The open reading frame of VDAC1 was amplified by PCR from the cDNA with the specific primers: 5′-AACCATGAGCAAAGGTCCAGGACTC-3′ (forward) and 5′-CTCAAGGTTTGAGAGAAGAGAGAGACC-3′ (reverse). PCR fragments were cloned into the pMD18-T vector (Takara, Dalian, China), and the resulting plasmid was sequenced. To construct the eukaryotic expression vector, the VDAC1 fragment was cloned into the pBI121 previously digested with BamHI and SacI. After sequencing, the transgenic Arabidopsis (Columbia accession) lines were obtained by Agrobacterium-mediated dip flora using 50 mg/L kanamycin as a selective agent as, previously described .
4.5. Seed Germination Assay
For seed germination assays, seeds from the different genotypes were harvested from plants grown simultaneously in a glasshouse and then stored for four weeks. For the seed germination assay at 4 °C, about 80 sterile seeds for each genotype were kept in an incubator at 4 °C with a 16 h photoperiod. Germination was scored by radicle emergence. For the cold tolerance assay, four-week-old plants were treated at 4 °C for two days and then −6 °C for 2 h before recovery under normal growing condition. Survival rates were determined after re-watering for two days.
4.6. Yeast Two-Hybrid Screening
An Arabidopsis seedling cDNA library was constructed in a pGADT7-Rec2 vector containing a GAL4 activation domain using Matchmaker Library Construction (Clontech) and then transformed into yeast strain AH109 (Clontech). For yeast two-hybrid assays, the PCR product of VDAC1 was cloned into the BamHI and SalI restriction sites of pGBKT7 vector (Clontech) to generate the pGBKT-VDAC1 bait vector. Screening of the cDNA library for candidate interaction partners of VDAC1 was performed using the MATCHMAKER two-hybrid system (Clontech). Transformants were selected by growth on a synthetic dropout (SD) medium that lacked Trp, Leu, Ade and His (SD-Trp-Leu-Ade-His), but supplemented with an optimal concentration of 3-amino-1,2,4-triazole (3-AT) to reduce any artificial interaction. Surviving clones were retransferred to SD-Trp-Leu-His-Ade-medium and assayed for β-galactosidase activity according to the manufacturer’s instructions (Clontech). For the yeast two-hybrid assay, the full coding sequence of CBL1 was amplified with the specific primers: 5′-CGTCGCCGCACTCACTTT-3′ (forward) and 5′-TCCCACCAATCACATAACC TAAA-3′ (reverse) and cloned into the BamHI and SacI restriction sites of the pGADT7-Rec2 vector.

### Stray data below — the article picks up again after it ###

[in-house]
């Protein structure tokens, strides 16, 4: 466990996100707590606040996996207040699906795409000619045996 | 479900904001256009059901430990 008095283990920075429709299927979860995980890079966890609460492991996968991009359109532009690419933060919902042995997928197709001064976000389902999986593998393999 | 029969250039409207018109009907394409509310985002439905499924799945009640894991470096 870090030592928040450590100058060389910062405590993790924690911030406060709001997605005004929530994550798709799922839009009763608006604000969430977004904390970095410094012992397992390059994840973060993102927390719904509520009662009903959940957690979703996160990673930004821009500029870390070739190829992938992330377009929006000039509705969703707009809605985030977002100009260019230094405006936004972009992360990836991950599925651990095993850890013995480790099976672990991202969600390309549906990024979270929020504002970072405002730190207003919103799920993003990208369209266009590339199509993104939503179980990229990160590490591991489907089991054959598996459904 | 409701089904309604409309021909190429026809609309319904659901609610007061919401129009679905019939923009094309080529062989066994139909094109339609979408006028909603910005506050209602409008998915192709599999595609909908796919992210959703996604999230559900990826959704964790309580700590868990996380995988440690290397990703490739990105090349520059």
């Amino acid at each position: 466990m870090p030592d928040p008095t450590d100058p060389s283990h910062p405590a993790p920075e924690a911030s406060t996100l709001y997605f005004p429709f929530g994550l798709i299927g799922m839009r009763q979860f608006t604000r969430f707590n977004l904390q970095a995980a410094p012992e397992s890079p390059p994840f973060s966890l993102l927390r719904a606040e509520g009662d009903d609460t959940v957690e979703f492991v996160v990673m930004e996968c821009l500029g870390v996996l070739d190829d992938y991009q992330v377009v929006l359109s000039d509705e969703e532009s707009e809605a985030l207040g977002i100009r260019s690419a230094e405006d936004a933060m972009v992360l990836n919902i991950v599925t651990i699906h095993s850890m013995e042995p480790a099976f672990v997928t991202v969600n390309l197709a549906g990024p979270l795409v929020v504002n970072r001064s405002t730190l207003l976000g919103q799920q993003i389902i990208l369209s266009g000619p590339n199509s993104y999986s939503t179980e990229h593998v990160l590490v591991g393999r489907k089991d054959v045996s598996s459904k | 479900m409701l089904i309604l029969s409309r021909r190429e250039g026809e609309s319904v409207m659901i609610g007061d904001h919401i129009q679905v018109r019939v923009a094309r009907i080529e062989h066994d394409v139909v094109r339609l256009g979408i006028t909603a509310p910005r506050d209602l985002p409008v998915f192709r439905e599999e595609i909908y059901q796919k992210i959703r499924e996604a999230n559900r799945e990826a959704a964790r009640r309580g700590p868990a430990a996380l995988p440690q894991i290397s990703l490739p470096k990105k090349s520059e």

4.7. GST Pull-Down Assay
For the GST pull-down assay, the full coding fragment of Arabidopsis VDAC1 was cloned into the BamHI and SalI restriction sites of the pGEX-4T-1 vector (Promega) to generate GST-VDAC1. The full length CBL1 was cloned into the BamHI and SacI restriction sites of the pET28a (+) vector (Novagen) to generate His-CBL1. The recombinant proteins GST-VDAC1 and His-CBL1 were expressed in Escherichia coli strain BL21 (DE3) by induction with 0.5 mM isopropyl-1-thio-b-d-thiogalactoside (IPTG) and purified with glutathione sepharose or Ni-activated His-binding resin (GE Healthcare) according to the manufacturers’ instructions. Aliquots of GST and GST-VDAC1 beads (100 mL beads containing 15 mg of protein) were incubated overnight at 4 °C with the purified His-CBL1 protein on a rotary incubator. After being washed with ice-cold phosphate-buffered saline for five times, they were re-suspended in SDS gel-loading buffer and then loaded on SDS-PAGE (12%, w/v) gels. Protein bound to GST-VDAC1 was detected by western blotting using an anti-His antibody and visualized using chemiluminescence following the manufacturer’s recommendations (Amersham plc., Amersham, UK).
In this study, we investigated the expression pattern of VDAC1 in Arabidopsis. The results showed that VDAC1 was redundant in imbibed seeds and induced by cold stress in mature plants. Further phenotype analysis confirmed that VDAC1 is involved in cold stress response during the seed germination and plant development. Using yeast two-hybrid system, a novel interactor of VDAC1 was identified as plant Ca2+ sensor CBL1. In summary, new insights were gained into the possible role of VDAC1 in Arabidopsis, particularly in showing a diversity of roles of the VDAC family in plants.
This research was financially supported by the National Natural Science Foundation of China (31171546) and International S & T Cooperation Key Projects of MoST (Grant No. 2009DFB30340). We are grateful to Qi Xie (Institute of Genetics and Developmental Biology, Chinese Academy of Sciences) for kindly providing seeds of the vdac1 mutant and Weihua Wu (China Agricultural University) for generously providing the cbl1. We also thank RA McIntosh (Plant Breeding Institute, University of Sydney) for critically reading the manuscript.